Republican strategists also credit Mr. Limbaugh and other conservative talk show hosts with maintaining a barrage of criticism of President Clinton, particularly on the Whitewater affair, and balancing what they contend is a liberal bias in much of the mainstream press.
The Washington Post describes Limbaugh's influence as reaching “a crescendo” in 1994: “His ability to bypass the traditional media and reach the conservative base was credited with helping boost Republican turnout.”
Following the election, the Republican Party paid its respects to Limbaugh and recognized the key role he had played in the Republican Revolution.
On December 10, 1994, the Heritage Foundation hosted an orientation for freshmen Republican members of the incoming Congress. Limbaugh was a featured speaker at the event, and prior to his speech the freshmen Republicans bestowed two honors upon him.
The first came from Barbara Cubin, newly elected as Wyoming's at-large representative, on behalf of all the Republican women elected in 1994:
REP. BARBARA CUBIN (R-WY): We just wanted you to get a look at a group of women who are active in government and politics, and there's not a femi-Nazi amongst us. We're not going to get in your face, we'd rather be in the room with you. On behalf of the freshman class, all of us women of the 104th Congress want to present this plaque to you tonight. It reads “Rush Was Right.” And Rush is right in the center of the target and all of the big media outlets are -- they just missed the target. And Rush was right.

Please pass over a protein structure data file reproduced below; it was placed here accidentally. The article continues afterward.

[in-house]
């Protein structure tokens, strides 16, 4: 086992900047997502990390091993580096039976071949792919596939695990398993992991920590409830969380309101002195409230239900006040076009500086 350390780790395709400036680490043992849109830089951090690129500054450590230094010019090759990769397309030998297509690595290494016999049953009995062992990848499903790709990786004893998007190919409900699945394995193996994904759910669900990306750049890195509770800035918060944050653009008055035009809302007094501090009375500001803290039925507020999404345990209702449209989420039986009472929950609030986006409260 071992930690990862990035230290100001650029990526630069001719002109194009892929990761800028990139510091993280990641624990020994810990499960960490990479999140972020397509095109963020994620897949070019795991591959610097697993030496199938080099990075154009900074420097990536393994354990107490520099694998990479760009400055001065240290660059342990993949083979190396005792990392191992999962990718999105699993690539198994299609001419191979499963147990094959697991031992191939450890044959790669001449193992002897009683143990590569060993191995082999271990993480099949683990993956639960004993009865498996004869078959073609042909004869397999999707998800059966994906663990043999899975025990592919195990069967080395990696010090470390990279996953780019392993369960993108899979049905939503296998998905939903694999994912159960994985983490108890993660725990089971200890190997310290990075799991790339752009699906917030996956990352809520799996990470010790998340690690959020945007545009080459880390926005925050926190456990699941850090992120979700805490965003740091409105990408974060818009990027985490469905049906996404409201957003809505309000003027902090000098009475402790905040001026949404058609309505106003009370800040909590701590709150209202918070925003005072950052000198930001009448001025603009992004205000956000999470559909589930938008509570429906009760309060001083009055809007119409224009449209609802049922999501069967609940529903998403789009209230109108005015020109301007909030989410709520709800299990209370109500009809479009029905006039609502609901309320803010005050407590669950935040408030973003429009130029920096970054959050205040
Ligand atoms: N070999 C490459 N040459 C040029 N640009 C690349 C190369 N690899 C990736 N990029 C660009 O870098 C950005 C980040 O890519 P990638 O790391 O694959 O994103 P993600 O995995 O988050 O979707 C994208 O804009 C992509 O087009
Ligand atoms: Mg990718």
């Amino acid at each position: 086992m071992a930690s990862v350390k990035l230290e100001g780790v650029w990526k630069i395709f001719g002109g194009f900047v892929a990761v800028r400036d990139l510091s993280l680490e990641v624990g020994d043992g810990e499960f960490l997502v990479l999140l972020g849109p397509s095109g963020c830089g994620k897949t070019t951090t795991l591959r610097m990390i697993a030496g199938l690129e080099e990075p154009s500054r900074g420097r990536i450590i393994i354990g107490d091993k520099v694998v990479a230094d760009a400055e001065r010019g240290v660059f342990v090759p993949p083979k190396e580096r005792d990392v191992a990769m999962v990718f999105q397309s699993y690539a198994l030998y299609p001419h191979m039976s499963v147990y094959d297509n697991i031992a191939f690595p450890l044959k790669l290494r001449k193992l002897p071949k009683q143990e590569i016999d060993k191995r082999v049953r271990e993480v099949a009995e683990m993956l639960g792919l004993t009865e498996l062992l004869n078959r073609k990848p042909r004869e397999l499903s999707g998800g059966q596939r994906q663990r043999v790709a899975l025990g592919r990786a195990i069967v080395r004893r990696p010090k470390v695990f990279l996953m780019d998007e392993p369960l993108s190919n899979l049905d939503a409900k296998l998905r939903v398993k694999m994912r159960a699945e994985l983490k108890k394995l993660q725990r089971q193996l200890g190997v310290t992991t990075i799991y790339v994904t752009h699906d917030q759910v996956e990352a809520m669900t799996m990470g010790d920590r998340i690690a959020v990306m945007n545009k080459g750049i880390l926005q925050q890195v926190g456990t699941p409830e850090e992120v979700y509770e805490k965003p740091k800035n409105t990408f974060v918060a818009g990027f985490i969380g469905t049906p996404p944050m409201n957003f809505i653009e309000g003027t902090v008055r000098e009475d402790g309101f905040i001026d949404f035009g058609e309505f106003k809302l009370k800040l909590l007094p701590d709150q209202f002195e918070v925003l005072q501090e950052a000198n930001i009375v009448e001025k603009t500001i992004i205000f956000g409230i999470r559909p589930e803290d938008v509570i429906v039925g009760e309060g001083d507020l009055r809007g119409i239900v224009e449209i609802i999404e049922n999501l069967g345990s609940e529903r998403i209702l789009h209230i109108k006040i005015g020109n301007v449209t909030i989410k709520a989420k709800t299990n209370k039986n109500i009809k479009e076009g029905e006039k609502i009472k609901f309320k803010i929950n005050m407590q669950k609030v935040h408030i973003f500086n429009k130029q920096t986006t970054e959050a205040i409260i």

I have also to present to you a copy of the Contract With America. This happens to be Jon Fox's contract. Jon Fox ran against Marjorie Mezvinsky, and he credits you for winning the race for him. He couldn't afford media, and you kept it alive for a year, and we're all thrilled that you did that. Way to go, Rush! Seventy-four percent of all the daily newspapers in the media gave endorsements to our Republican-- er, our Democrat opponents. Talk radio, with you in the lead, is what turned the tide, Rush, and we know that.
The second honor was presented by Dick Chrysler of Michigan, who announced that Limbaugh was to be an “honorary member” of the 1994 freshmen Republican class:
REP. DICK CHRYSLER (R-MI): We as the freshman class would like to nominate and make Rush Limbaugh an honorary member of our freshman class and present to him today a pin that all the freshmen got called “The Majority Maker,” because surely he helped us become the majority!
Following Limbaugh's honorary induction into the Republican congress, former Rep. Vin Weber (R-MN) offered his thoughts on Limbaugh's impact on the 1994 election:
FORMER REP. VIN WEBER: And in terms of this class of freshmen congresspeople, this historic Congress that's going to be sworn in in just a few weeks, it's important to understand that Rush Limbaugh really probably is as responsible for what's happened here as any other person.